April was National Arab American Heritage Month (NAAHM), which focuses on the diverse culture, history and contributions of the 3.7 million Arab Americans in the United States. In celebration, we wanted to share some thoughts from Hana Alsoudi (Class of 2025) about her experiences growing up in America and how her unique perspective contributed to her path into Optometry. Read her experience below.
Hana Alsoudi, Class of 2025
I was born in a small city in middle America in 1993, a first-generation American and second daughter of Syrian immigrants. Pioneers in their own right, my parents left behind everything they knew and traveled to the US in the early 80s with a vision – to stage their future children for the American dream. There wasn’t a lot of diversity where I grew up and being Arab or Muslim wasn’t popular, so I watched my parents work hard to overcome the unique challenges of assimilating to their new home. To navigate the foreign landscape, language, and culture, they leveraged strength, resilience, and the fundamental importance of education.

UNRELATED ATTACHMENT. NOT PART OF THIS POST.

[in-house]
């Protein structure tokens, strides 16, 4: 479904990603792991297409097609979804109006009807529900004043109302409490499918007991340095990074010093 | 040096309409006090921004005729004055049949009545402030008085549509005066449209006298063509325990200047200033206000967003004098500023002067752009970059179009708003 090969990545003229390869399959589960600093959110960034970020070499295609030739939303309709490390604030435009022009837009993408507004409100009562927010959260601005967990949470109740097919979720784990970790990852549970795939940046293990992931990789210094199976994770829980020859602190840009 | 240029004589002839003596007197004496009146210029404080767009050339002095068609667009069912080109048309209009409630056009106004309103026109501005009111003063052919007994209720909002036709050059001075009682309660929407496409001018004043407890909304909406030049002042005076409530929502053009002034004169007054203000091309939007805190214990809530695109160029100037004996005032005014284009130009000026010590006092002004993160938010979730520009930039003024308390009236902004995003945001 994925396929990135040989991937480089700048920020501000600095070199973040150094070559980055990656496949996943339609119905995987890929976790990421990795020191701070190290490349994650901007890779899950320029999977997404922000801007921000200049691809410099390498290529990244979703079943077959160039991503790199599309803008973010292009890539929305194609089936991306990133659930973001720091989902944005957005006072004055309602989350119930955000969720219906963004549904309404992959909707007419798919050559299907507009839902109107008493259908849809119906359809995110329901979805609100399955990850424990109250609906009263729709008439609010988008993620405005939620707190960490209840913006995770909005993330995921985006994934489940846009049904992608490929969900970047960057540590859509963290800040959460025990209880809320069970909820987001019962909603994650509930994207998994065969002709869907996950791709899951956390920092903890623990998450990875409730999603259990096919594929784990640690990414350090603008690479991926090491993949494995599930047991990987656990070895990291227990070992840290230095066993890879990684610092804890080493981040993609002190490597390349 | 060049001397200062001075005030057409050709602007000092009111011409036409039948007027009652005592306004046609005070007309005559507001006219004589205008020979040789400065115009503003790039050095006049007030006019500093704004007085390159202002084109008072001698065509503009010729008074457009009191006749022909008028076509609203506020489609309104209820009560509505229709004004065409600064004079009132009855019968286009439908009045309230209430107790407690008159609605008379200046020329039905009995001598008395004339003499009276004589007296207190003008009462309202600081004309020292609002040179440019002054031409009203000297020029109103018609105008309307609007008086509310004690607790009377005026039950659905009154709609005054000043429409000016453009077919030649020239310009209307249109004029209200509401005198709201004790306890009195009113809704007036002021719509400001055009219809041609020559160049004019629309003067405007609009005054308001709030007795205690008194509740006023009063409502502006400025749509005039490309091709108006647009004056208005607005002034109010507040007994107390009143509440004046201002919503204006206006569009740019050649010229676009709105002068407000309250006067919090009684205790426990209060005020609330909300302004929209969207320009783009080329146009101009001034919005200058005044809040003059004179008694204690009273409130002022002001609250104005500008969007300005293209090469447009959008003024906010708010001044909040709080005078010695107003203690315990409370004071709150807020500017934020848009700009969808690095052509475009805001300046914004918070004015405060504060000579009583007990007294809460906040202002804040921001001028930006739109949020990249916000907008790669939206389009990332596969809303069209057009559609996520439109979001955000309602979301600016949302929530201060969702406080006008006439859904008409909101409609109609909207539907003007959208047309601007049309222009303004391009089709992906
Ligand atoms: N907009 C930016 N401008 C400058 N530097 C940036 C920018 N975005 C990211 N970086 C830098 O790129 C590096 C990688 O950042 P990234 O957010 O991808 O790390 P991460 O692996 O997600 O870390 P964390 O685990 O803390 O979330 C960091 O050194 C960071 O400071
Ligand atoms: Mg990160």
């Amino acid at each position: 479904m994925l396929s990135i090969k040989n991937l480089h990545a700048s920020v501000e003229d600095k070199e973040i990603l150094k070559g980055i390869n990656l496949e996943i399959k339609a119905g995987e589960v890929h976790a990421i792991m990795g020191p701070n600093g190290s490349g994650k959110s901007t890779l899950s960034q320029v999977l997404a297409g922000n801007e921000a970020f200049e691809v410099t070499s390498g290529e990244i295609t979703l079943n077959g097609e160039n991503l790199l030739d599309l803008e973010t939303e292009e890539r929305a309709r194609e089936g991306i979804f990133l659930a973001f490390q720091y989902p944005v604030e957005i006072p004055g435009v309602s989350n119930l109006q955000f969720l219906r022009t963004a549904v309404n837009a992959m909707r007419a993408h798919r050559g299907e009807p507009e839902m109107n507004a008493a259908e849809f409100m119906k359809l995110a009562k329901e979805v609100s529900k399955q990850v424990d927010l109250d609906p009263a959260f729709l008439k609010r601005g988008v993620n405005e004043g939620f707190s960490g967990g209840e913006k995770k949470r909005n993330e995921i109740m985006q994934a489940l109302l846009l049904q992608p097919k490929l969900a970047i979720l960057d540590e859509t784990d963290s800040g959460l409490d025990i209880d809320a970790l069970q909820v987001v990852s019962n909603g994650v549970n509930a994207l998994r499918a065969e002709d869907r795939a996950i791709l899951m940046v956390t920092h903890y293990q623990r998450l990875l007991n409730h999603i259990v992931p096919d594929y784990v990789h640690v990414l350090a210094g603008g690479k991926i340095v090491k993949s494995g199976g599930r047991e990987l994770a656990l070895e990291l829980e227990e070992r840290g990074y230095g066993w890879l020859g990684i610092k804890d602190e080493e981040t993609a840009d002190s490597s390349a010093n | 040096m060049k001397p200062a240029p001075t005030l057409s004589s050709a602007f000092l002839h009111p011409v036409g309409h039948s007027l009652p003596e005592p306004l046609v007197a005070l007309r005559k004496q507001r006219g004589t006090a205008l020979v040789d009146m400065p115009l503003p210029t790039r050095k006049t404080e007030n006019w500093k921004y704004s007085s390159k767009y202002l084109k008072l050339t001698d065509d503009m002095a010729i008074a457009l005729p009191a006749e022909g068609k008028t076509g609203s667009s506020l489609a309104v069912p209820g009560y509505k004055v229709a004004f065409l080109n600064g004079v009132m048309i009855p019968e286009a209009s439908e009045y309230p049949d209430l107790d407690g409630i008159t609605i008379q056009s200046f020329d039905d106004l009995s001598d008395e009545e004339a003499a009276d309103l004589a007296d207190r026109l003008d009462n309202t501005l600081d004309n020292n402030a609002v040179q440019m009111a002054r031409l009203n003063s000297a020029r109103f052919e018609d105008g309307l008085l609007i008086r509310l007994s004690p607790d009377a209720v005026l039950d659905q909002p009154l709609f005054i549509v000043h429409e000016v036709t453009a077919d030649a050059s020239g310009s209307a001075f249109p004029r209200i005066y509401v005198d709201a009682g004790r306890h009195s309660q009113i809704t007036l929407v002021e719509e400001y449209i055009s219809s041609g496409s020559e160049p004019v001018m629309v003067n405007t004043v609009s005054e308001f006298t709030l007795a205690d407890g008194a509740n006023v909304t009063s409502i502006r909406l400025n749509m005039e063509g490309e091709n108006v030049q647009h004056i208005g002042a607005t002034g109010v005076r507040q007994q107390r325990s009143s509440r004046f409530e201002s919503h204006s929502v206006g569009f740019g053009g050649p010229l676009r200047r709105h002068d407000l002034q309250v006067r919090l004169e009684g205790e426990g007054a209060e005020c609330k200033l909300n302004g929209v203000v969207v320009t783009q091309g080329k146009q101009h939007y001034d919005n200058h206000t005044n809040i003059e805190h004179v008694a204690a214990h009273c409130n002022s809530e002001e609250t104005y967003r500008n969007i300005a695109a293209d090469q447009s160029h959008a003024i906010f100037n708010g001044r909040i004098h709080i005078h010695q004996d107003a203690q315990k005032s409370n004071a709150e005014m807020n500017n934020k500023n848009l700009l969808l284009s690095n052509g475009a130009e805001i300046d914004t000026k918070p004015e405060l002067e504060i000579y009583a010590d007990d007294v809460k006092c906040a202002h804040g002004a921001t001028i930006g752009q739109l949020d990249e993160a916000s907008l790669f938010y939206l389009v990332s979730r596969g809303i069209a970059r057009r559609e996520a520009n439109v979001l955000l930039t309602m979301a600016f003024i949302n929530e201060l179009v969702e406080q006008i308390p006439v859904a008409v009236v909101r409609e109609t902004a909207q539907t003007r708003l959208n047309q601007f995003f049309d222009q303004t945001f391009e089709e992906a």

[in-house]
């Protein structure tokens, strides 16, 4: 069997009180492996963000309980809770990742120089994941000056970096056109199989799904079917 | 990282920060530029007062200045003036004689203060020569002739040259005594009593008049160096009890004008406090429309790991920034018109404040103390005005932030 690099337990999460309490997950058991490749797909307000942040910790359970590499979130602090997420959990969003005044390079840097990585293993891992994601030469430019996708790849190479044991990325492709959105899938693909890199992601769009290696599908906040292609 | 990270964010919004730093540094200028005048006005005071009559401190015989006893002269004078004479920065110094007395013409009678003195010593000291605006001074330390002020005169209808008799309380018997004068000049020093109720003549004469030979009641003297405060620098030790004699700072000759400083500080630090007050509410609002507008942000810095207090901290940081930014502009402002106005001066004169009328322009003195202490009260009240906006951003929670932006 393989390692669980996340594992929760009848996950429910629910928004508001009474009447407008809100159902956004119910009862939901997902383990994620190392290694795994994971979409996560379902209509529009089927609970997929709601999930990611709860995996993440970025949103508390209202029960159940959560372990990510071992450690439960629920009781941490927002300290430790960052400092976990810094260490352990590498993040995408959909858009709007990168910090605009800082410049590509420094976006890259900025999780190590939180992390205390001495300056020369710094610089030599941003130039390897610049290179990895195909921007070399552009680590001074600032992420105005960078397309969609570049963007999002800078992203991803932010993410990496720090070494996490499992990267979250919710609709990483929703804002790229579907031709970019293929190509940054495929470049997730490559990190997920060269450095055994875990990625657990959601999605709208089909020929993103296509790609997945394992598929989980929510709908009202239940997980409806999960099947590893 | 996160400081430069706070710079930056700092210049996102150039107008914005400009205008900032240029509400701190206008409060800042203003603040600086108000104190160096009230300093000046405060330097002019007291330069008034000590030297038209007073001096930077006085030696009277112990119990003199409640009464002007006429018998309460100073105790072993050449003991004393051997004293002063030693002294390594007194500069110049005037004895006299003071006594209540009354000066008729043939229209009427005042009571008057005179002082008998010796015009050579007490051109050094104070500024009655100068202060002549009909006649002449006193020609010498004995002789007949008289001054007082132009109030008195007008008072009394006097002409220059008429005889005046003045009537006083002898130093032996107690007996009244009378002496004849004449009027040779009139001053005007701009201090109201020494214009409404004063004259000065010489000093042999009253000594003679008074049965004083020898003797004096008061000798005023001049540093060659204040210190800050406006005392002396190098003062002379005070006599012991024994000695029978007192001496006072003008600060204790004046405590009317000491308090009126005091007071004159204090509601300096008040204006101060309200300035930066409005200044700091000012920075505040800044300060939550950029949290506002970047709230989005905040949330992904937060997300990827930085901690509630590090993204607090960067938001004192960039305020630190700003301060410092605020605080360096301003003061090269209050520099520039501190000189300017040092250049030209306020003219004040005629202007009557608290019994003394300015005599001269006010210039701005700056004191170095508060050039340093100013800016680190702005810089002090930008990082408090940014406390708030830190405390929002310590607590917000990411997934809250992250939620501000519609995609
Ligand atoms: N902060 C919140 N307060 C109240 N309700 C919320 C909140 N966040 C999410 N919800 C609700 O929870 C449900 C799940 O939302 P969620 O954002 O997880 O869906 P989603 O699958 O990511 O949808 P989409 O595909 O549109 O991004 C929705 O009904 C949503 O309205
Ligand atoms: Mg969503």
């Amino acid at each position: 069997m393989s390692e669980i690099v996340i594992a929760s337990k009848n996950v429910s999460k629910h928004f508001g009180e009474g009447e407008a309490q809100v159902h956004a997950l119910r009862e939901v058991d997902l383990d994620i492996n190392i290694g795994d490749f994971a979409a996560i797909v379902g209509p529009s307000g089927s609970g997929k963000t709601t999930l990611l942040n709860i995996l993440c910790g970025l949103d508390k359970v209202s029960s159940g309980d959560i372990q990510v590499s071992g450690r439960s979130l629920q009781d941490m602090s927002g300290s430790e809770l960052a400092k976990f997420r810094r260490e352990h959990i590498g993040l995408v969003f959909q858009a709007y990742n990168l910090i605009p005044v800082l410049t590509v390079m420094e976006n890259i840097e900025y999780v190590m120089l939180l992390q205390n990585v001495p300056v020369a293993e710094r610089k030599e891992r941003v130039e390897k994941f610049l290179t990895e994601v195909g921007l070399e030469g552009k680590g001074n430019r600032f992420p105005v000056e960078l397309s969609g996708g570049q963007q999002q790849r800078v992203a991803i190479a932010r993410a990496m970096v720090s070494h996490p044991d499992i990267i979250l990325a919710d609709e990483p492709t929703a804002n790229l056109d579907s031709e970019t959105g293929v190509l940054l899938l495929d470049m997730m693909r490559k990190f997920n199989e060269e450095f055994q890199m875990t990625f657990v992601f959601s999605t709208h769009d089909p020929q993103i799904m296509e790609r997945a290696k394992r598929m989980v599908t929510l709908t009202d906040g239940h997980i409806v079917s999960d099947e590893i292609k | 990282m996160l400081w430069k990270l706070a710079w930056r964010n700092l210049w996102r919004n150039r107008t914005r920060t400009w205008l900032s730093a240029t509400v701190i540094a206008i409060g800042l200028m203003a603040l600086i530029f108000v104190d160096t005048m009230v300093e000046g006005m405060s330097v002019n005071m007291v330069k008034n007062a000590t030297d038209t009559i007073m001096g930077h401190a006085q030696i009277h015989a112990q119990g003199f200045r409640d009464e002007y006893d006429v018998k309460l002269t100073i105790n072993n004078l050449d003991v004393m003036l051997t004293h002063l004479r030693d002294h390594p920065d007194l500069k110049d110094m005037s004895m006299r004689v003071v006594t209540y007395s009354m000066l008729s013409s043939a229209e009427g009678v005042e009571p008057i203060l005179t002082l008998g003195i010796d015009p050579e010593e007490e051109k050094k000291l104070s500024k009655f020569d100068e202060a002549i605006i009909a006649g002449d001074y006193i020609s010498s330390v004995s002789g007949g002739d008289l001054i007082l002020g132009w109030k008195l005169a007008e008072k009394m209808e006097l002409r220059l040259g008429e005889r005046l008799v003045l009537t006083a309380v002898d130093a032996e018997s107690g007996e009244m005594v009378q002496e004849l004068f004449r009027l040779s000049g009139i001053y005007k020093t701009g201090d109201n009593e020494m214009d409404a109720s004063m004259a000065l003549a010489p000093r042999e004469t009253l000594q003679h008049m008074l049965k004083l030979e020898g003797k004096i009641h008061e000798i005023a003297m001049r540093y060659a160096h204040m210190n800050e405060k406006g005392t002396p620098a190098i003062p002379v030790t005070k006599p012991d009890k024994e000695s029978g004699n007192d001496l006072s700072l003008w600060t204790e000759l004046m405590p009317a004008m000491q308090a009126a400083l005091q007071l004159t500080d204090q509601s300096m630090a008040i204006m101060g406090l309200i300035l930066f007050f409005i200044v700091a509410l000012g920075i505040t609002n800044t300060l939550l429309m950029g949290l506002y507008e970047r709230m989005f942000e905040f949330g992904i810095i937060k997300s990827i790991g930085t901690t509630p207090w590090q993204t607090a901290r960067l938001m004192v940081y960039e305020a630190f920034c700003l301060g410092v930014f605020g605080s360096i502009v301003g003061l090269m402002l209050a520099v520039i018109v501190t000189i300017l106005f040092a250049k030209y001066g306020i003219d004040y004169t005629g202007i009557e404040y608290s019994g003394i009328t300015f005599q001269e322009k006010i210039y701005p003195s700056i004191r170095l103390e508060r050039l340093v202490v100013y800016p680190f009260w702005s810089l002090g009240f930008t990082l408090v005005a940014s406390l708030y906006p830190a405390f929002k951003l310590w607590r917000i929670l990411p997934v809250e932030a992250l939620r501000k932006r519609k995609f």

My experience as an Arab American has shaped my education and career path in optometry by instilling me with adaptive thinking and a vision for long-term growth. The guidance of education as the foundation to success led me into the sciences – studying Biomedical Engineering where I was exposed to imaging and vision systems from a technical application. This informed a personal and professional interest in photography, the style of which was influenced in part by my cultural heritage. My experiences as an Arab-American woman, my profession, and my educational background inspired a more focused interest in one of the most fundamental aspects of the human experience – vision.